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Hitachi chairman talks about industry consolidation

Japan's electronics makers need to also sell services

The electronics industry isn't what it used to be. Time was when gadget makers could inspire lust in certain segments of consumerdom, charge high prices and come away with healthy profits.

These days, the electronics industry finds itself dealing with a different kind of Japanese consumer, one who cares about price and only price. As a result, the industry has fallen into a fragile situation, Hitachi Chairman Hiroaki Nakanishi recently told The Nikkei.

Opportunities will have to be found elsewhere, and Nakanishi thinks he has sniffed some out along the border where software meets hardware.  

Q: What is making Japan's electric industry so fragile?

A: Simply put, the home appliance and other markets in which Japan used to have a strong presence are now ruled only by price. Like with commodities, price determines everything. Digitization has helped newcomers to imitate market leaders with less effort. Now any business can produce a good product if it has enough money. Thus, South Korean, Taiwanese and Chinese players who can easily get financing have come to control the market.

Hiroaki Nakanishi

Corporate Japan, meanwhile, failed to merge into the new stream, spending most of its time and efforts on rather cozy rivalries among domestic competitors not too keen about overtaking one another -- as if the industry were still in the middle of the high-growth period of decades ago.

That kind of rivalry used to help lift the capabilities of Japan's manufacturers. But now, with Japan's economy shrinking in proportion to the entire world, the situation is only hampering the country's electronics players from building the kind of solid foundation that is essential to dominate the global market. For instance, there are still three heavy electric machinery makers in Japan, including a Hitachi unit. This tells us how slowly Japanese industry consolidates.

Q: Japan has long lagged the U.S. in information and cyber technologies. Can Hitachi do anything about this?

A: Because of the language barrier, Japan can never really be a leader in social media and other human-oriented online services. The English and Chinese languages have absolute advantages, so American and Chinese businesses will continue to dominate as huge platform providers.

Q: So where will you find opportunities?

A: We are committed to focusing on services that can connect things and devices online -- the Internet of Things -- rather than on connecting people.

For example, Hitachi and Daicel have jointly developed a monitoring system for the propellant that the chemical maker uses as an air bag inflator. It's in use at Daicel's production site in Hyogo Prefecture. A number of cameras and image analyzers can monitor human motions and the state of raw materials along the production line. When the system detects an irregular motion of a worker, a warning is released. The system is expected to drastically cut production defects, bring about better quality control and eventually make cars themselves safer.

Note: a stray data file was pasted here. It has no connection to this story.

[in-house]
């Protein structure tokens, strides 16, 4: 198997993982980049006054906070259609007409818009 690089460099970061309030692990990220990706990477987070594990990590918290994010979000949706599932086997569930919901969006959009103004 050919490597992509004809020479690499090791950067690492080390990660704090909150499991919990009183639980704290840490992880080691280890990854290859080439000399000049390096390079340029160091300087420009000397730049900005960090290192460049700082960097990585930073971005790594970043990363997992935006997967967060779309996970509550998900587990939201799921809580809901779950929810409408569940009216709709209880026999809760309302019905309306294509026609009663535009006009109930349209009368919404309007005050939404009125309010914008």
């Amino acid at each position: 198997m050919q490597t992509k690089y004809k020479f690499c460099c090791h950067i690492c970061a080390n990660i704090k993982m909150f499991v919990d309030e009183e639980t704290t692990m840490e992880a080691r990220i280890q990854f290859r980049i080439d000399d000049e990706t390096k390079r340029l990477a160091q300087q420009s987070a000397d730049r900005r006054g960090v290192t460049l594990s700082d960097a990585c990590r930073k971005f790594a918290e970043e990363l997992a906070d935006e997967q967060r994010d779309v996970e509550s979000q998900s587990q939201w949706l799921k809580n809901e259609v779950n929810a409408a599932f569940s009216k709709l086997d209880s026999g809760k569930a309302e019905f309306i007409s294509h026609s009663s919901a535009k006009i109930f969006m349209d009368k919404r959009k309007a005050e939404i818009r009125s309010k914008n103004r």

Previously, manufacturers didn't care much about keeping connected with customers after selling a product. But from now on we will see more business models in which manufacturers will put more emphasis on providing after-sale services, using Internet of Things and other technologies.

Driven by the ongoing innovations in artificial intelligence, we expect that a huge chance will be created on the border between hardware and related software services.

Q: Is industry consolidation a must?

A: Historically, big consolidation efforts solely among domestic players have never succeeded. Instead, Japanese corporations should honestly evaluate their own positions in the industry and make careful but bold decisions. These could be to withdraw from the market or merge with a foreign rival, depending on the situation.

Q: We have seen mergers between Japanese companies and overseas partners that resulted in failures. What's your take?

A: We once experienced this bitter and costly lesson. Speaking from my experience in struggling to rebuild the hard-disk drive unit we had bought from IBM of the U.S., controlling a foreign partner is not an easy job. You should be determined to make tough decisions if the need arises, say, to replace the partner's management.

Q: Japanese companies are also being urged to develop global management talent. What's your plan?

A: Hitachi has introduced a unified evaluation system for employees across our global locations, allowing foreign personnel, too, to draw up their own career plans. But this is a minimal requirement for a global business. We are committed to developing a corporate environment in which employees with a variety of backgrounds will be able to make the most of their abilities.

One idea here is to dispatch all of our new [Japanese] employees to overseas locations in their early years with the company and let them work for bosses from other countries. When they get their next assignment, they will oversee foreign staff. I want to make this a regular routine.    

Interviewed by Nikkei senior staff writer Kunio Saijo

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